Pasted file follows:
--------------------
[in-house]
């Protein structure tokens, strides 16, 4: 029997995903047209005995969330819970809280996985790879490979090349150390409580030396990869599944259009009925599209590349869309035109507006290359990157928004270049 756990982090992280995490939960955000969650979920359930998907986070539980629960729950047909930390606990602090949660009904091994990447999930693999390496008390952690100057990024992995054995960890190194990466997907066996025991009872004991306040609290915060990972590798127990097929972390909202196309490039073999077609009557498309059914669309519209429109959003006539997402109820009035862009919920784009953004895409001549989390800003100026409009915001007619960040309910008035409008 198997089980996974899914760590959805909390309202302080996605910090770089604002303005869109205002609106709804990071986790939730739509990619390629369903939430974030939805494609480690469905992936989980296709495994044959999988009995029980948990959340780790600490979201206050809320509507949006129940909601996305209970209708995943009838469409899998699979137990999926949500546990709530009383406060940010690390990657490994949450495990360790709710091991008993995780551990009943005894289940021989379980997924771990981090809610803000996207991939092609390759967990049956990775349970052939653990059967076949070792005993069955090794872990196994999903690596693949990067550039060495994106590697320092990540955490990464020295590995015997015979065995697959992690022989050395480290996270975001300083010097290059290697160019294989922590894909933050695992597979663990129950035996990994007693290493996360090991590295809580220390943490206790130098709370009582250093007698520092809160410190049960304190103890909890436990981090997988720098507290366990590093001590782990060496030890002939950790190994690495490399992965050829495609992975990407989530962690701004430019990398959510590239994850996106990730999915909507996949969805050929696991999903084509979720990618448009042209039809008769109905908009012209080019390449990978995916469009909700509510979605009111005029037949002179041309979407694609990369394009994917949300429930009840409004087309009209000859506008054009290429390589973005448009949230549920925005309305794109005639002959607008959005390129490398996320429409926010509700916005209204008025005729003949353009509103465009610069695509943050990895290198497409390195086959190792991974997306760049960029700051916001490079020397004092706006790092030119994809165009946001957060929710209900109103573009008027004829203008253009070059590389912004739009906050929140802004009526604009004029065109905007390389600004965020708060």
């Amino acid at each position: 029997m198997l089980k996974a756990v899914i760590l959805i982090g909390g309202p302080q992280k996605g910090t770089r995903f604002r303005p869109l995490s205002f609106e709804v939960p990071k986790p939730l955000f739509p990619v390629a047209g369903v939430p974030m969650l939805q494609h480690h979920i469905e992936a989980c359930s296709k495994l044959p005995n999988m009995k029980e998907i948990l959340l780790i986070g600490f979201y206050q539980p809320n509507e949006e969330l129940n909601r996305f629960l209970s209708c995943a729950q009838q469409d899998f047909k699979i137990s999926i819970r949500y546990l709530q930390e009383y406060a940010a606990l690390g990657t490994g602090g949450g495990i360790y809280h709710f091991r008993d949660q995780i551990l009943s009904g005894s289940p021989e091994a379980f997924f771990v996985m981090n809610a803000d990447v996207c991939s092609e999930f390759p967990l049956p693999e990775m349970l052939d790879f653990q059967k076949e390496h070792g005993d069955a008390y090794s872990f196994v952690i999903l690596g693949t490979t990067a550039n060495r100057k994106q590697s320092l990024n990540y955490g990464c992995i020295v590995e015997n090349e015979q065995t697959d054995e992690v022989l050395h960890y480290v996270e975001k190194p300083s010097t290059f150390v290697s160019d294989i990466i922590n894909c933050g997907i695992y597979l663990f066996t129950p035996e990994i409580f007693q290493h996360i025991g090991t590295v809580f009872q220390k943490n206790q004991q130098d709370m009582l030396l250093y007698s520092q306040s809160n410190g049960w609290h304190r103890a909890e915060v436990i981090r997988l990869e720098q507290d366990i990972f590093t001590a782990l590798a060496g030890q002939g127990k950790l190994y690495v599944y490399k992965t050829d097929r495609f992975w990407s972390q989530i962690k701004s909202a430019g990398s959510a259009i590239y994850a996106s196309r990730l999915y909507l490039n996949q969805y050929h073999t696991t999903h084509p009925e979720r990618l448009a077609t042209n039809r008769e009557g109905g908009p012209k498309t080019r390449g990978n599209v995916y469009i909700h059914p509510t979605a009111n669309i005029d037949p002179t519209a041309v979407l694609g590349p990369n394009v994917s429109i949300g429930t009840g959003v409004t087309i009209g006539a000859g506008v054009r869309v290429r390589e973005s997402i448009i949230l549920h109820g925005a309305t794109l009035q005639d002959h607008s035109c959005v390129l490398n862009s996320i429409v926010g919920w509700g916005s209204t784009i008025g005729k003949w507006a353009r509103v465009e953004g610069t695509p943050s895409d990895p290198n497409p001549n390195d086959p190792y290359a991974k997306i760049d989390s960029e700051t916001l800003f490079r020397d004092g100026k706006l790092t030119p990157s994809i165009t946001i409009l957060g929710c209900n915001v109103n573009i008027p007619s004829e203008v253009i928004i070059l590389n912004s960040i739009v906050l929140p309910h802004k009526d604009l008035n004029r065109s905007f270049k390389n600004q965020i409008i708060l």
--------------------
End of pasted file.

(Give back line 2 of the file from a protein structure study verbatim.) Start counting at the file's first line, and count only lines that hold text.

């Protein structure tokens, strides 16, 4: 029997995903047209005995969330819970809280996985790879490979090349150390409580030396990869599944259009009925599209590349869309035109507006290359990157928004270049 756990982090992280995490939960955000969650979920359930998907986070539980629960729950047909930390606990602090949660009904091994990447999930693999390496008390952690100057990024992995054995960890190194990466997907066996025991009872004991306040609290915060990972590798127990097929972390909202196309490039073999077609009557498309059914669309519209429109959003006539997402109820009035862009919920784009953004895409001549989390800003100026409009915001007619960040309910008035409008 198997089980996974899914760590959805909390309202302080996605910090770089604002303005869109205002609106709804990071986790939730739509990619390629369903939430974030939805494609480690469905992936989980296709495994044959999988009995029980948990959340780790600490979201206050809320509507949006129940909601996305209970209708995943009838469409899998699979137990999926949500546990709530009383406060940010690390990657490994949450495990360790709710091991008993995780551990009943005894289940021989379980997924771990981090809610803000996207991939092609390759967990049956990775349970052939653990059967076949070792005993069955090794872990196994999903690596693949990067550039060495994106590697320092990540955490990464020295590995015997015979065995697959992690022989050395480290996270975001300083010097290059290697160019294989922590894909933050695992597979663990129950035996990994007693290493996360090991590295809580220390943490206790130098709370009582250093007698520092809160410190049960304190103890909890436990981090997988720098507290366990590093001590782990060496030890002939950790190994690495490399992965050829495609992975990407989530962690701004430019990398959510590239994850996106990730999915909507996949969805050929696991999903084509979720990618448009042209039809008769109905908009012209080019390449990978995916469009909700509510979605009111005029037949002179041309979407694609990369394009994917949300429930009840409004087309009209000859506008054009290429390589973005448009949230549920925005309305794109005639002959607008959005390129490398996320429409926010509700916005209204008025005729003949353009509103465009610069695509943050990895290198497409390195086959190792991974997306760049960029700051916001490079020397004092706006790092030119994809165009946001957060929710209900109103573009008027004829203008253009070059590389912004739009906050929140802004009526604009004029065109905007390389600004965020708060």